Can Consensus Sometimes Be a Societal Sickness?

Sometimes it almost feels as if given geographical areas are somehow assigned consensual points of view, notions of reality that are collectively held, amongst people in that region, in some Jungian, almost telepathic way. As if –for example–liberalism is literally in the air in Berkeley and the direst conservatism literally in the air in parts of Texas. But more likely, we, as social creatures, absorb social cues, as we go about our community. Signs, declarations of various sorts, remarks at barbecues and parties, attitudes picked up in public schools–but each one contrived out of a multiplicity of little social impulses and messages, cues and semiotic indicators, adding up to a point of view, a perceptual slant which can be as much as fog, ultimately, as anything else. This conceptual consensus for a particular area began, at some point, in the murky past. Then it reproduced. A societal meme; a virus, even a sickness, of presupposition.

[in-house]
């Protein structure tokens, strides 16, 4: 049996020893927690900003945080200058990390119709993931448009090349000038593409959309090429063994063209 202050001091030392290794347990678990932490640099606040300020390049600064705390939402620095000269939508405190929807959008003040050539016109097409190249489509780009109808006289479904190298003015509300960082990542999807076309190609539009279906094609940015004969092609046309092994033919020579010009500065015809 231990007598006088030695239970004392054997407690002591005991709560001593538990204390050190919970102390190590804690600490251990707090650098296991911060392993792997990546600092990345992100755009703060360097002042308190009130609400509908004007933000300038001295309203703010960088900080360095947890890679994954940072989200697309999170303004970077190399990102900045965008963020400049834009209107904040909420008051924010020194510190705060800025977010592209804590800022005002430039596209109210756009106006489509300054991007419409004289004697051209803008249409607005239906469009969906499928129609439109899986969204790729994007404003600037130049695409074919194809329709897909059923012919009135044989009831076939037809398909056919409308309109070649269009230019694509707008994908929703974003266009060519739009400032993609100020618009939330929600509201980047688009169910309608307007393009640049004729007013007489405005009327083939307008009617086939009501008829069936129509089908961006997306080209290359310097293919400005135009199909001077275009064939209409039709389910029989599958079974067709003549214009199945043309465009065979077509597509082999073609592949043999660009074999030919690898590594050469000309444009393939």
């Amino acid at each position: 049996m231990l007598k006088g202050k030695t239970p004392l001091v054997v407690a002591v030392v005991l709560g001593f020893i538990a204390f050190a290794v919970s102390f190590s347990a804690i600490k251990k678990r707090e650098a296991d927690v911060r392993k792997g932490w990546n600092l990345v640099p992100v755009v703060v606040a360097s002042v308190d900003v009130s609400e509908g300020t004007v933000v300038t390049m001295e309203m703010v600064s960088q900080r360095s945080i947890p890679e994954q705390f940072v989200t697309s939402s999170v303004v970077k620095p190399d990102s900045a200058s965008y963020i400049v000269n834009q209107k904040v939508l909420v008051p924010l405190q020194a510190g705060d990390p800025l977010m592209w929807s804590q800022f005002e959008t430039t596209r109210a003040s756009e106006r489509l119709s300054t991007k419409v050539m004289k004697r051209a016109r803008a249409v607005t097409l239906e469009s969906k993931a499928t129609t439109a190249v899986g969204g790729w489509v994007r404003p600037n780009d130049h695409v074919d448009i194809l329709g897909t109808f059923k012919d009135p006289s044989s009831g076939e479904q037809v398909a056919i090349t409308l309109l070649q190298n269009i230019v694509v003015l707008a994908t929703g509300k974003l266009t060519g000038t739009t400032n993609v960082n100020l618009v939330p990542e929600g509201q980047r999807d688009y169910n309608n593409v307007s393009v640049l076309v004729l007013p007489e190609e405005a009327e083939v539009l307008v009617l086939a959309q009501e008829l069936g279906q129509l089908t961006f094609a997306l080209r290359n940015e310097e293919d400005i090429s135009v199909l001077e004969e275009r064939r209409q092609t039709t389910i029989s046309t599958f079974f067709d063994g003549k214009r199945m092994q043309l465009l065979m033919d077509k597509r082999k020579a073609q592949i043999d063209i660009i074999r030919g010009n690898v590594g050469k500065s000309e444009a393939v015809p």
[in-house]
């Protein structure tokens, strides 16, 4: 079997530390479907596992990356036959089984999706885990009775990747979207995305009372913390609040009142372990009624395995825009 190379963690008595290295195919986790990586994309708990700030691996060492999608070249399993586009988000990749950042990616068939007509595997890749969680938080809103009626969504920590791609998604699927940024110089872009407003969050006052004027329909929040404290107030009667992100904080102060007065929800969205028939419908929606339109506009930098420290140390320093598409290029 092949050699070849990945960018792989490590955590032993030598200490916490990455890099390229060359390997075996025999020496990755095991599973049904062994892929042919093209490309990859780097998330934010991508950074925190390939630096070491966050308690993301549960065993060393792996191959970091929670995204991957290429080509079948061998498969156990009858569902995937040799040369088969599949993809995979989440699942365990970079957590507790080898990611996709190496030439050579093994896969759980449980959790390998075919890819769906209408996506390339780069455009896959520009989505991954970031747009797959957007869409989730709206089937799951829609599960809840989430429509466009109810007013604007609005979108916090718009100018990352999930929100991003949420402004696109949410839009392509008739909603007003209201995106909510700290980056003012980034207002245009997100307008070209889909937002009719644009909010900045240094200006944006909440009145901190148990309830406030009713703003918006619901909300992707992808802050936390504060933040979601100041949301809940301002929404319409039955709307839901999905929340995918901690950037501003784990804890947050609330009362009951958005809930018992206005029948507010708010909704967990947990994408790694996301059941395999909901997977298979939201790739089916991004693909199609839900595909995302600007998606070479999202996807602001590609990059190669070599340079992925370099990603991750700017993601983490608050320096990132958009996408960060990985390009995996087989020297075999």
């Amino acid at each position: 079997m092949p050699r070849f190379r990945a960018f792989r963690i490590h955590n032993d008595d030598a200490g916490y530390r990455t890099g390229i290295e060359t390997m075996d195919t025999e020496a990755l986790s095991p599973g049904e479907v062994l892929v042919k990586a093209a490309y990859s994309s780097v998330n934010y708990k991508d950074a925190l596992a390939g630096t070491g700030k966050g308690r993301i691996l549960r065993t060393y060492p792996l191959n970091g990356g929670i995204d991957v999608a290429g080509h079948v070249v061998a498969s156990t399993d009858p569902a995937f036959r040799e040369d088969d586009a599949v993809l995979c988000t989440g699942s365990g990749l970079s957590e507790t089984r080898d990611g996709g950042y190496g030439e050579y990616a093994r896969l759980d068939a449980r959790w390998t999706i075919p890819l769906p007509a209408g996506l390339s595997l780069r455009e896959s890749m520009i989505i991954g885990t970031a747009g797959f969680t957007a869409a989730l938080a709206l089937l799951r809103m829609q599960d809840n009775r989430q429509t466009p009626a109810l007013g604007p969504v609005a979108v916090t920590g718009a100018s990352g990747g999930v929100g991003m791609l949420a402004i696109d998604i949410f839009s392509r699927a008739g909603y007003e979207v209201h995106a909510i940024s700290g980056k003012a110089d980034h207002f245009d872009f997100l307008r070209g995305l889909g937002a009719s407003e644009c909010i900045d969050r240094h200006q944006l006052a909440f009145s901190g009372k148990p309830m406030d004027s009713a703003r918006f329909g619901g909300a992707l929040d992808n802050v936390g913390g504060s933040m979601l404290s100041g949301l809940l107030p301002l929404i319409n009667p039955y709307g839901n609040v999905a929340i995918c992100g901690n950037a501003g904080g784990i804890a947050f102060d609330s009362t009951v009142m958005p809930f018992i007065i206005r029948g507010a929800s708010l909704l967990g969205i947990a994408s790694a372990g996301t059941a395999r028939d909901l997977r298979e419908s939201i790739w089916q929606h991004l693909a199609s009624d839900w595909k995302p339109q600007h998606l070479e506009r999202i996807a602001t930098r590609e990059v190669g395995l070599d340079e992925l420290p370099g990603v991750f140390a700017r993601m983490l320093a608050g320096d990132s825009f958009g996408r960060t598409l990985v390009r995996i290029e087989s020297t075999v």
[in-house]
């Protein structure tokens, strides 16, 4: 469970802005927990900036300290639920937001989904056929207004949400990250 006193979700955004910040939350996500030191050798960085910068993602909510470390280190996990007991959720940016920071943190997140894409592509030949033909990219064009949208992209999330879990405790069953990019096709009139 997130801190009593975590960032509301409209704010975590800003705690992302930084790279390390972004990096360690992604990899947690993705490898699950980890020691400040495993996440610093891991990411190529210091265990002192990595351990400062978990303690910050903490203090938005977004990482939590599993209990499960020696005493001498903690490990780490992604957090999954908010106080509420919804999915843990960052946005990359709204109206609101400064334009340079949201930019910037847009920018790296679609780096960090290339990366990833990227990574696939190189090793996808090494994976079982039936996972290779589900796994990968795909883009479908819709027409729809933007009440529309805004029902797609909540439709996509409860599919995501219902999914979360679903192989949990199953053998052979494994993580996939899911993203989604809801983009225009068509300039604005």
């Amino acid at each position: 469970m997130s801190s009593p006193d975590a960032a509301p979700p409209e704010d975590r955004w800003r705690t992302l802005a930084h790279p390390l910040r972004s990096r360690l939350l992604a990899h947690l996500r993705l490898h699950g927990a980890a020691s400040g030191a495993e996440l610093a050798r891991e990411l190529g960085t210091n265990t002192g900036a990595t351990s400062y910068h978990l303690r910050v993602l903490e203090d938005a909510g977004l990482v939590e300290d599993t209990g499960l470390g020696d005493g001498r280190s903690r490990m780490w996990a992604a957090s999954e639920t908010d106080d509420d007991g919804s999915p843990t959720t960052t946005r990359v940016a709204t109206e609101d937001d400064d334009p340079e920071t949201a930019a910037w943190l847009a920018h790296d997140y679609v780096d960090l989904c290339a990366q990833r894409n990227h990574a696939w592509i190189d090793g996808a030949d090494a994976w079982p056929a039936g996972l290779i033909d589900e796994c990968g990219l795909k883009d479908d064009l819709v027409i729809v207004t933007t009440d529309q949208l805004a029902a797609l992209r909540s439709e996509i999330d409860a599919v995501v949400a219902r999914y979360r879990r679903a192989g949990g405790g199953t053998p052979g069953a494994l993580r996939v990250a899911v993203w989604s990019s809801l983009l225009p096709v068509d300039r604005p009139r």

This doesn’t mean any one community’s point of view has no insight or truth to it–but it means that objectivity, amongst gregarious creatures, is rarefied and precious.

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